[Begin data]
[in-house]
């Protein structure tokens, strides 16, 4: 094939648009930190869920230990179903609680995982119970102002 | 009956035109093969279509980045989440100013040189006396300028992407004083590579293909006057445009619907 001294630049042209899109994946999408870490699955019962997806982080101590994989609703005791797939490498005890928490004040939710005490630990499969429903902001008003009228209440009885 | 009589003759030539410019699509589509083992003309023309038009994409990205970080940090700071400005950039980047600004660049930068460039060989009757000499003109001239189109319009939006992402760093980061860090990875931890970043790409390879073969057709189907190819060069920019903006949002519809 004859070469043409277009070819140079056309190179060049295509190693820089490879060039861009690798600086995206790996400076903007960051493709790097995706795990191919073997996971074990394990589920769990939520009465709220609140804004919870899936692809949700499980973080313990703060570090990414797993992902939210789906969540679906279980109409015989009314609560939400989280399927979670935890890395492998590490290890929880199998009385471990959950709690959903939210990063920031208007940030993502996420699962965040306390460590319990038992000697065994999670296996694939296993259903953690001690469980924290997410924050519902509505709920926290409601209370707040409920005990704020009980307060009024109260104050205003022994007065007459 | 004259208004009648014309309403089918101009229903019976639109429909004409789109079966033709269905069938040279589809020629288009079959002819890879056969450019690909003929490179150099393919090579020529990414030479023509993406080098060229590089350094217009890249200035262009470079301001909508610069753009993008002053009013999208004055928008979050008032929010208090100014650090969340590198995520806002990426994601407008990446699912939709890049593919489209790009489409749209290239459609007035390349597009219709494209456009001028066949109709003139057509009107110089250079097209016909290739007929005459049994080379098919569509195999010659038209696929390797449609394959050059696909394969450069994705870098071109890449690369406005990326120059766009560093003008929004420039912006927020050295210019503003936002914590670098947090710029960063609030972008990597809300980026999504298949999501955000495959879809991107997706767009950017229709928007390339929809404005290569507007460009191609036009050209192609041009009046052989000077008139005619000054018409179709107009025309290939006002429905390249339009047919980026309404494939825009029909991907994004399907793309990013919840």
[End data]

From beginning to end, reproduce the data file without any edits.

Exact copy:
[in-house]
């Protein structure tokens, strides 16, 4: 094939648009930190869920230990179903609680995982119970102002 | 009956035109093969279509980045989440100013040189006396300028992407004083590579293909006057445009619907 001294630049042209899109994946999408870490699955019962997806982080101590994989609703005791797939490498005890928490004040939710005490630990499969429903902001008003009228209440009885 | 009589003759030539410019699509589509083992003309023309038009994409990205970080940090700071400005950039980047600004660049930068460039060989009757000499003109001239189109319009939006992402760093980061860090990875931890970043790409390879073969057709189907190819060069920019903006949002519809 004859070469043409277009070819140079056309190179060049295509190693820089490879060039861009690798600086995206790996400076903007960051493709790097995706795990191919073997996971074990394990589920769990939520009465709220609140804004919870899936692809949700499980973080313990703060570090990414797993992902939210789906969540679906279980109409015989009314609560939400989280399927979670935890890395492998590490290890929880199998009385471990959950709690959903939210990063920031208007940030993502996420699962965040306390460590319990038992000697065994999670296996694939296993259903953690001690469980924290997410924050519902509505709920926290409601209370707040409920005990704020009980307060009024109260104050205003022994007065007459 | 004259208004009648014309309403089918101009229903019976639109429909004409789109079966033709269905069938040279589809020629288009079959002819890879056969450019690909003929490179150099393919090579020529990414030479023509993406080098060229590089350094217009890249200035262009470079301001909508610069753009993008002053009013999208004055928008979050008032929010208090100014650090969340590198995520806002990426994601407008990446699912939709890049593919489209790009489409749209290239459609007035390349597009219709494209456009001028066949109709003139057509009107110089250079097209016909290739007929005459049994080379098919569509195999010659038209696929390797449609394959050059696909394969450069994705870098071109890449690369406005990326120059766009560093003008929004420039912006927020050295210019503003936002914590670098947090710029960063609030972008990597809300980026999504298949999501955000495959879809991107997706767009950017229709928007390339929809404005290569507007460009191609036009050209192609041009009046052989000077008139005619000054018409179709107009025309290939006002429905390249339009047919980026309404494939825009029909991907994004399907793309990013919840």